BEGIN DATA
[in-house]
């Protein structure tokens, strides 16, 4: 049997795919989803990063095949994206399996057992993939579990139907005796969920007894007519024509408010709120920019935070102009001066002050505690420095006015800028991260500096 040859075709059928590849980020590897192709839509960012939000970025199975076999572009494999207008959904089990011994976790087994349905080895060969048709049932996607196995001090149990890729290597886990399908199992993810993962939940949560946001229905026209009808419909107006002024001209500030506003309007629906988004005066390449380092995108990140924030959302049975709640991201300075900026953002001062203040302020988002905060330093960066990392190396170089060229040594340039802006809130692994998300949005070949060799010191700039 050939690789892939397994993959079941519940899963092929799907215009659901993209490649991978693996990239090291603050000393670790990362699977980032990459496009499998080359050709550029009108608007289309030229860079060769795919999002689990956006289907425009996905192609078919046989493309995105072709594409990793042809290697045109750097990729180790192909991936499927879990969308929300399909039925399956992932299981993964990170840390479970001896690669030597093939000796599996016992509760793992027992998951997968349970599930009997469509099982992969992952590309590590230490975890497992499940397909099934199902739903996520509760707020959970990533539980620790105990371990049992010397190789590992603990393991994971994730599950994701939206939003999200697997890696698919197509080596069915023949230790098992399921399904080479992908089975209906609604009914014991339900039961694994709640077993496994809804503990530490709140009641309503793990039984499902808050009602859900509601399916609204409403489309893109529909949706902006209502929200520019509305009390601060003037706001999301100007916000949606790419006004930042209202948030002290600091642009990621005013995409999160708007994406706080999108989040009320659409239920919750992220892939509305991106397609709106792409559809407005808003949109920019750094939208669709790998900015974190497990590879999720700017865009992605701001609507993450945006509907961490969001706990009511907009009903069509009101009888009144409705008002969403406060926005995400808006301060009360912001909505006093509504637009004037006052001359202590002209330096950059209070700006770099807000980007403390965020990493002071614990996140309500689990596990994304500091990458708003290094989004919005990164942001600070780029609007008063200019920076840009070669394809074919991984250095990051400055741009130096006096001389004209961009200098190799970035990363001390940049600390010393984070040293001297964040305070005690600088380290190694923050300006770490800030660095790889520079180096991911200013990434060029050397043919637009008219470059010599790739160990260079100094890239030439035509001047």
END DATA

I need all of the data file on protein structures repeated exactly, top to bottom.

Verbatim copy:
[in-house]
């Protein structure tokens, strides 16, 4: 049997795919989803990063095949994206399996057992993939579990139907005796969920007894007519024509408010709120920019935070102009001066002050505690420095006015800028991260500096 040859075709059928590849980020590897192709839509960012939000970025199975076999572009494999207008959904089990011994976790087994349905080895060969048709049932996607196995001090149990890729290597886990399908199992993810993962939940949560946001229905026209009808419909107006002024001209500030506003309007629906988004005066390449380092995108990140924030959302049975709640991201300075900026953002001062203040302020988002905060330093960066990392190396170089060229040594340039802006809130692994998300949005070949060799010191700039 050939690789892939397994993959079941519940899963092929799907215009659901993209490649991978693996990239090291603050000393670790990362699977980032990459496009499998080359050709550029009108608007289309030229860079060769795919999002689990956006289907425009996905192609078919046989493309995105072709594409990793042809290697045109750097990729180790192909991936499927879990969308929300399909039925399956992932299981993964990170840390479970001896690669030597093939000796599996016992509760793992027992998951997968349970599930009997469509099982992969992952590309590590230490975890497992499940397909099934199902739903996520509760707020959970990533539980620790105990371990049992010397190789590992603990393991994971994730599950994701939206939003999200697997890696698919197509080596069915023949230790098992399921399904080479992908089975209906609604009914014991339900039961694994709640077993496994809804503990530490709140009641309503793990039984499902808050009602859900509601399916609204409403489309893109529909949706902006209502929200520019509305009390601060003037706001999301100007916000949606790419006004930042209202948030002290600091642009990621005013995409999160708007994406706080999108989040009320659409239920919750992220892939509305991106397609709106792409559809407005808003949109920019750094939208669709790998900015974190497990590879999720700017865009992605701001609507993450945006509907961490969001706990009511907009009903069509009101009888009144409705008002969403406060926005995400808006301060009360912001909505006093509504637009004037006052001359202590002209330096950059209070700006770099807000980007403390965020990493002071614990996140309500689990596990994304500091990458708003290094989004919005990164942001600070780029609007008063200019920076840009070669394809074919991984250095990051400055741009130096006096001389004209961009200098190799970035990363001390940049600390010393984070040293001297964040305070005690600088380290190694923050300006770490800030660095790889520079180096991911200013990434060029050397043919637009008219470059010599790739160990260079100094890239030439035509001047």